Evaluating adoptive cell therapy to treat ovarian cancer using TILs conditioned with dendritic cells
About the Trial
Ovarian cancer is the fifth most deadly cancer in women and the most lethal gynecologic malignancy. Surgery and chemotherapy are currently the standard treatments, but the death rate for this cancer remains very high. This trial brings an innovative biotherapeutic approach that uses a population of cells from the immune system, called T cells, to treat this deadly disease.
T cells are white blood cells that have the ability to seek out and destroy tumours. The T cells found within a tumour are called tumour-infiltrating lymphocytes, or TILs. Known as adoptive cell therapy, this approach to cancer treatment takes a patient’s own TILs and re-activates them in the laboratory before giving them back to the patient. This therapy has been tested in patients with metastatic melanoma and shows promise, serving as a catalyst to test it in ovarian cancer.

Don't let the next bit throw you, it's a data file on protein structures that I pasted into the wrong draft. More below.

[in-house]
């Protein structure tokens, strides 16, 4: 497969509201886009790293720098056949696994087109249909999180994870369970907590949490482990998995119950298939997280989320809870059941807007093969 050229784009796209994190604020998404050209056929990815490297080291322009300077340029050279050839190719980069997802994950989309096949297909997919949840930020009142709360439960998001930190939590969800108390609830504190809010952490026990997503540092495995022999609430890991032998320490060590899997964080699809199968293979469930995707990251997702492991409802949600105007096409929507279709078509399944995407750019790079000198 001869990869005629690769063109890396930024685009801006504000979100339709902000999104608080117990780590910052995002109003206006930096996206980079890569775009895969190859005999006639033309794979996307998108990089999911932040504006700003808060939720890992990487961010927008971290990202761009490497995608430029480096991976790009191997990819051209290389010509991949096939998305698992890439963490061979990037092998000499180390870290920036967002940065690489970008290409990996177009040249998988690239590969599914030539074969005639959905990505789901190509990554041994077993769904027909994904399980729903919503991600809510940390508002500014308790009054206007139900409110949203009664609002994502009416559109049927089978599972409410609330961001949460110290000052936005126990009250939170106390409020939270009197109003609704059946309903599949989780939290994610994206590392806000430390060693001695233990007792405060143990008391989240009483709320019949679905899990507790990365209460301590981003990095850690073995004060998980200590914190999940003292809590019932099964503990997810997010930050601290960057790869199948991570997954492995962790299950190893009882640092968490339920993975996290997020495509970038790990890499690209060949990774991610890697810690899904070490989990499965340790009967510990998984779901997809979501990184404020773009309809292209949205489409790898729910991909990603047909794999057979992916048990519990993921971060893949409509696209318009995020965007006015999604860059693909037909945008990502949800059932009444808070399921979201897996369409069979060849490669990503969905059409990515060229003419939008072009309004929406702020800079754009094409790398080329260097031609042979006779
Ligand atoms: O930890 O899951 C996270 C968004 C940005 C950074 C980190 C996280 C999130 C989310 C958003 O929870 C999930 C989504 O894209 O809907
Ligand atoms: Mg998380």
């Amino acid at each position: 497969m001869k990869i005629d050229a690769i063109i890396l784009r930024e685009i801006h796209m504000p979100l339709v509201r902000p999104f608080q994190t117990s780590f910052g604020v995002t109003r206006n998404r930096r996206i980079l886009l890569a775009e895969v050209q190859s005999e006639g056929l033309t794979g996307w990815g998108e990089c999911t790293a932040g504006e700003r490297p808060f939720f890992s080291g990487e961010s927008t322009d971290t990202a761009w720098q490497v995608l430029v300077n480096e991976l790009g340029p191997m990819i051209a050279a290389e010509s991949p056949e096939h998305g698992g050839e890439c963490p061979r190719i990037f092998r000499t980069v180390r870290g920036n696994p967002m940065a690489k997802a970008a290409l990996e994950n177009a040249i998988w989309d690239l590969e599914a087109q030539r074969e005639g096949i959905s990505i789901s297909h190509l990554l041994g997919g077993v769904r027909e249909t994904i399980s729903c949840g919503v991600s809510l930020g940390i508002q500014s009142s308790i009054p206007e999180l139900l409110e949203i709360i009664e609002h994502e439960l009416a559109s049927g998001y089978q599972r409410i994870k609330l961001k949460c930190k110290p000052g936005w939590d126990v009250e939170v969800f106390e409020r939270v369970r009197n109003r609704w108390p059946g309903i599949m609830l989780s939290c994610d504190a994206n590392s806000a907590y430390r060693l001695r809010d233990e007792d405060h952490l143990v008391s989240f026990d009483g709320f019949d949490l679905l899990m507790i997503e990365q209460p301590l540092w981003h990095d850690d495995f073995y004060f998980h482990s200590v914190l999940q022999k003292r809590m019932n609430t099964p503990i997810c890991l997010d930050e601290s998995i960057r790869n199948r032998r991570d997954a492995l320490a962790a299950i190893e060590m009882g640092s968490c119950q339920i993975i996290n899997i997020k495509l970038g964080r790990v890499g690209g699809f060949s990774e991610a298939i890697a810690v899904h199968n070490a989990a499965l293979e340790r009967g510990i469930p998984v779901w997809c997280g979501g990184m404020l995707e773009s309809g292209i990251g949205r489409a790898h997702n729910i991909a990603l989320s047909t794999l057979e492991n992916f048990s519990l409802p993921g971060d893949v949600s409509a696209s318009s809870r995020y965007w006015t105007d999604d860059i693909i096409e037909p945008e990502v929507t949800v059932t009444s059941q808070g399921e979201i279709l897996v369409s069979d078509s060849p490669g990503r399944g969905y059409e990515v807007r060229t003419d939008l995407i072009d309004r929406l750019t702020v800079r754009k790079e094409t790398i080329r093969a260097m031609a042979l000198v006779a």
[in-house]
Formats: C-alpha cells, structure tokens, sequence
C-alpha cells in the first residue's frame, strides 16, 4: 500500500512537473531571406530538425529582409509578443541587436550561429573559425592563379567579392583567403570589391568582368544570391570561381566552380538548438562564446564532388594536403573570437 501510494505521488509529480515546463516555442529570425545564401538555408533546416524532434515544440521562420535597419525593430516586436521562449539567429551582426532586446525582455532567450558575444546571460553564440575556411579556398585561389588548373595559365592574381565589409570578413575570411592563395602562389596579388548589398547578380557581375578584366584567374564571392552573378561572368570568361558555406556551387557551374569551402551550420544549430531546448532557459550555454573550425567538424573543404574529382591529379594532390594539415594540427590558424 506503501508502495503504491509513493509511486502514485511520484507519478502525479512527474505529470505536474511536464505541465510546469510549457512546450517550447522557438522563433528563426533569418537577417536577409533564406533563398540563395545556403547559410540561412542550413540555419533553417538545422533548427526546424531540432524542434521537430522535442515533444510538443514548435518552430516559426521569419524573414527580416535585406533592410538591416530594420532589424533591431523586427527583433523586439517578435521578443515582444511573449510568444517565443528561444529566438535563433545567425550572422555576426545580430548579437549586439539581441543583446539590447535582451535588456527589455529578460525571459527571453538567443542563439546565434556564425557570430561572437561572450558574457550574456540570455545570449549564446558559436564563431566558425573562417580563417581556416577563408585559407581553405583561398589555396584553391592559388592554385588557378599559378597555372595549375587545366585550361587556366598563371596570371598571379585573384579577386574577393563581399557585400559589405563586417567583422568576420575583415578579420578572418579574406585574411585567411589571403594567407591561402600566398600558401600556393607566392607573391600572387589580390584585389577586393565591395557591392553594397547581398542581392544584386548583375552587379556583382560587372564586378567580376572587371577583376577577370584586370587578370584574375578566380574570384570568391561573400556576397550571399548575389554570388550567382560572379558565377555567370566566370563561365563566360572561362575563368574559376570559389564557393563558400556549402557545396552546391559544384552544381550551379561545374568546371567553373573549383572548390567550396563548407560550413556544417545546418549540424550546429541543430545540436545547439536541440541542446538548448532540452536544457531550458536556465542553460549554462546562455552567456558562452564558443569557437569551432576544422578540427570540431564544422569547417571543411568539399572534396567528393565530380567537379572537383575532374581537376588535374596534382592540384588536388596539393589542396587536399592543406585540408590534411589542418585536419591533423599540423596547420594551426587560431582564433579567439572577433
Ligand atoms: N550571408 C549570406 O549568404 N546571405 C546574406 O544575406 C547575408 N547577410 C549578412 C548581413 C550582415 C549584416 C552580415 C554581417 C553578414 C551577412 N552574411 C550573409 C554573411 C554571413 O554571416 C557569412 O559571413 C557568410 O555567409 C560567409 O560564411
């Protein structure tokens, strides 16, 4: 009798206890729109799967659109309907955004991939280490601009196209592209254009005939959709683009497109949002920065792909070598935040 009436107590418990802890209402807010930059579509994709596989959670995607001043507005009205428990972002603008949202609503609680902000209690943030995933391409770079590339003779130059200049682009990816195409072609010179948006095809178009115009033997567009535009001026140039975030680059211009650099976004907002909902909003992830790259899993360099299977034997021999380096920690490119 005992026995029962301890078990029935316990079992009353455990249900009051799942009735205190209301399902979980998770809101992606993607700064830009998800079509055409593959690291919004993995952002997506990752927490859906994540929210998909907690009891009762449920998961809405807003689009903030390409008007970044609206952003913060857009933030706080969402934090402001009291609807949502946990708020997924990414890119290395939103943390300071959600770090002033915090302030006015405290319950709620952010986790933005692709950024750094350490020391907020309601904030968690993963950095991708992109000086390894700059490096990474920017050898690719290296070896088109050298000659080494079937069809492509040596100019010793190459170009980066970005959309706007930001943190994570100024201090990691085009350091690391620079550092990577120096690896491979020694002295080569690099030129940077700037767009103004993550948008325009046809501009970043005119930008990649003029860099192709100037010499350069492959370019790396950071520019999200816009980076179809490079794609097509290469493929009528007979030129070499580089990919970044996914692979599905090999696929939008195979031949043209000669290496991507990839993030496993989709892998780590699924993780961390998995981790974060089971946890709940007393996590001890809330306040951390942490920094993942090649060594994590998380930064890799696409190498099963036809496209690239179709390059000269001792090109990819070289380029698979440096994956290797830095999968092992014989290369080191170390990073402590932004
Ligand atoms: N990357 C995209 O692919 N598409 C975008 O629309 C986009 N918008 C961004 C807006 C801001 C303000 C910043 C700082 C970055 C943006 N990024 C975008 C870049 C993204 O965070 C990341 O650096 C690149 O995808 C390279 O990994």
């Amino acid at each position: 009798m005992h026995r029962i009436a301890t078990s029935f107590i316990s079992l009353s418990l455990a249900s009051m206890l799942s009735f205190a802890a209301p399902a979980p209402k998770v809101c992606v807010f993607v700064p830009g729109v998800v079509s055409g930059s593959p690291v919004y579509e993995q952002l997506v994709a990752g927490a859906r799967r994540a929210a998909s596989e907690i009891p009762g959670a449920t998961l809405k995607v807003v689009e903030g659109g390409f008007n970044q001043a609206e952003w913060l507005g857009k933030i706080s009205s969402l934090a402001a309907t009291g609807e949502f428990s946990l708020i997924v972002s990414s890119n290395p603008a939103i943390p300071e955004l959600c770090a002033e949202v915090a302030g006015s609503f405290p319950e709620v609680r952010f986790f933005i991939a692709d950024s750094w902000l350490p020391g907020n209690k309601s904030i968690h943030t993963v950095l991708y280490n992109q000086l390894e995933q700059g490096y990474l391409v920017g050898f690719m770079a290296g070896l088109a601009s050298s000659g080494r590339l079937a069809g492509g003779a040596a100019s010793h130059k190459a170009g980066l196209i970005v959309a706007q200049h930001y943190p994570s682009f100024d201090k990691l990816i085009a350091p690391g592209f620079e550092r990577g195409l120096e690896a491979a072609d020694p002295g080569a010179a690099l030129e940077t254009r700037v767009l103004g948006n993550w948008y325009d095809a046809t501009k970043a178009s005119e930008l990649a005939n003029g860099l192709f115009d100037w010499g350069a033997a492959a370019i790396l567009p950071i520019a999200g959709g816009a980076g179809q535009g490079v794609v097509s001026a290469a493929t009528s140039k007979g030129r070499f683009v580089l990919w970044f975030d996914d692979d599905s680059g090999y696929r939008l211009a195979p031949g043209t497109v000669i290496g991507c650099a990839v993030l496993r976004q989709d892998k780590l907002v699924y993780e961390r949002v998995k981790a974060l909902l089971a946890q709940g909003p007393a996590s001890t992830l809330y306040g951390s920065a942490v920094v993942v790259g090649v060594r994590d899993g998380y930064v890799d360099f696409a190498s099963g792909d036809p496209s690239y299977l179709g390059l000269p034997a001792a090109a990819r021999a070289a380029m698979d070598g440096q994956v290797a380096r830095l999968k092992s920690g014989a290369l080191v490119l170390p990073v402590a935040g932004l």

The team at UHN’s Princess Margaret Cancer Centre has developed a novel method to increase the activity of TILs in the laboratory. As a result, this project will be a first-in-human clinical study on two fronts. It will evaluate this innovative method of activating TILs and will also be the first to use TIL therapy for ovarian cancer, specifically platinum-resistant ovarian cancer.
This study aims to serve as a basis for further clinical development of this “made in Canada” approach to TIL therapy and to determine its potential effectiveness as a therapy for what has traditionally been a very difficult cancer to treat. A key component of this project will be training investigators, from across Canada, how to they can perform TIL therapy at their hospitals.